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A (new) (old) definition of "top-level"

I've spent the past few hours digging around through the literature to
try to get a historical perspective on the use of the term
"top-level".  Believe it or not, I've actually found a definition of
the term, from the 1st edition of Winston & Horn's LISP book:

  A function is said to be defined or used in the top-level environment
  if its definition or use is directly demanded by a user, rather
  than indirectly by way of the evaluation of one or more other functions.

Historically, it appears that the term "top-level" was first used in
the context of "top-level READ-EVAL-PRINT loop", a context which also
has an implication of direct evaluation.  For example, the manuals for
Stanford Lisp 1.6 (PDP-10) and UT Lisp (CDC-6000) talk about EVAL
being the default "top-level function", and use "top-level expression"
to mean an expression read in and evaluated by the top-level loop.
For example, here's what the UT Lisp manual has to say:

  A LISP program is usually composed of a simple sequence of LISP
  expressions, or forms, to be evaluated. [...]  Program execution is
  handled by the function EVAL, the usual "top-level function".  EVAL is
  called to evaluate successive input expressions in the order they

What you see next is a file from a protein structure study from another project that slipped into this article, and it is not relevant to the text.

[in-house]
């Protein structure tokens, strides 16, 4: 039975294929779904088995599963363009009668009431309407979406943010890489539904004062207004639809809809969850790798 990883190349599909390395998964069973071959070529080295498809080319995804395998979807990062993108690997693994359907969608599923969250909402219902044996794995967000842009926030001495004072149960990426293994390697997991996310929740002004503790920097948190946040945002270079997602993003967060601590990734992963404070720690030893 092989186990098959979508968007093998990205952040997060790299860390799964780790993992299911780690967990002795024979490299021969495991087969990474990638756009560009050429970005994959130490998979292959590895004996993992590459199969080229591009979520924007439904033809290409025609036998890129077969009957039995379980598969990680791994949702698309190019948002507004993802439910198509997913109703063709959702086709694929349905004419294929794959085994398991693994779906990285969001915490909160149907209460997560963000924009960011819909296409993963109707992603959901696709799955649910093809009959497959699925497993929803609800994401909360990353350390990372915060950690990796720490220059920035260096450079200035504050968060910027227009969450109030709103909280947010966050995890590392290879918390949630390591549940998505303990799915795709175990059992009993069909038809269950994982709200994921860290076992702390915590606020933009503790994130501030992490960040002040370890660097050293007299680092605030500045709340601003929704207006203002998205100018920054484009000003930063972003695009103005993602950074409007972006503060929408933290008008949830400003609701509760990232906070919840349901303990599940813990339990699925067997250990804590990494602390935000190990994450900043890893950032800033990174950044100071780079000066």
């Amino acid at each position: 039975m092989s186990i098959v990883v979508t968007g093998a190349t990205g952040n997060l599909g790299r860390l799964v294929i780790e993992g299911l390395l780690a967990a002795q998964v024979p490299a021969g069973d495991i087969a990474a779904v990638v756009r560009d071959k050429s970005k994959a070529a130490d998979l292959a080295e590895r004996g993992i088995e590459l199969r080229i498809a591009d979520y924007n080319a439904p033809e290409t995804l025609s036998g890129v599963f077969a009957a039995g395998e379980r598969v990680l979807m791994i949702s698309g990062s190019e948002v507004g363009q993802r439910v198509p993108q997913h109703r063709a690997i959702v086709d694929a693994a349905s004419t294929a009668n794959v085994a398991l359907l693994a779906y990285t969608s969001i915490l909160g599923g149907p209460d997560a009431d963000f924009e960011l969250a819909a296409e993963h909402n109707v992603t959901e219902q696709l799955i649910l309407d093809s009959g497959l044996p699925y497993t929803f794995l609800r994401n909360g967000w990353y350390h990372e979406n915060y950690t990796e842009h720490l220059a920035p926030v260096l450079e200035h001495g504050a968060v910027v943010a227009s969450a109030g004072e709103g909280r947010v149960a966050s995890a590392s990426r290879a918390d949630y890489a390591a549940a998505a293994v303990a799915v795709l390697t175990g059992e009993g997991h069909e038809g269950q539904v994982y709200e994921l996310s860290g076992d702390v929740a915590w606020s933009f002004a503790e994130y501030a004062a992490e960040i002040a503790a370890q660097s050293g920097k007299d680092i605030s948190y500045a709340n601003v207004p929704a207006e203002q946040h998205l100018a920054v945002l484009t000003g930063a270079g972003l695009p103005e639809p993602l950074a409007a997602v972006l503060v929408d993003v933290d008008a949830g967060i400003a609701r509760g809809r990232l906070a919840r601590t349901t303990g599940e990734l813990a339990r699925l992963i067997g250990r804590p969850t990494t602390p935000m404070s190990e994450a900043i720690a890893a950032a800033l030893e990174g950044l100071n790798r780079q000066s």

Likewise, the Franz Lisp manual uses "top-level" as a noun to mean
"top-level loop".

So how does this notion of top-level-ness fit in to Common Lisp?  I
think we have to consider the traditional implementation of a Lisp
interpreter as a recursive procedure.  What the Winston & Horn
definition implies is that a top-level form is a form that is seen by
the outermost explicit call to EVAL, and that any recursive calls to
evaluate subforms are not top-level.

In Common Lisp, note that the EVAL function itself cannot be defined
recursively because it doesn't take an environment object.  (I hope
that's obvious without me needing to present a proof.)  Let's suppose
EVAL is implemented by calling a recursive internal function, passing
it the form and a null lexical environment object.  Then, any form
that EVAL itself receives as an argument is a top-level form, but any
subforms which are seen only by the internal function are not

This definition doesn't have anything to do with what kinds of things
are in the lexical environment or whether or not they can be
determined in advance.  It does fit in with something we've discussed
before, namely that top-level-ness implies evaluation in a null
lexical environment.

Now to to extend this to file compilation.  LOADing a source file is
defined as reading and evaluating forms from the file.  Since there is
direct evaluation going on, each form that is read from the file is
top-level.  This notion applies just as well to COMPILE-FILE, which
must arrange for the loader to "evaluate" or "execute" each of the
top-level forms. 

Finally, we have implicitly accepted the idea that macroexpansion by
the compiler must preserve semantics.  That implies that
macroexpansion should not have any effect on top-level-ness.  Thinking
about our simple compiler model that doesn't do much besides walk the
code to expand all macros and print out the results, if it is allowed
to turn the bodies of COMPILER-LETs, MACROLETs, and SYMBOL-MACROLETs
into PROGNs, then that would be an argument for saying that those
three special forms should be treated the same as PROGN as far as
top-level-ness goes.  However, that rationale wouldn't cover
constructs like LOCALLY and LABELS (as Moon suggests) unless we modify
our compiler model. 

This way of thinking about top-level-ness makes sense to me.  How
about the rest of you?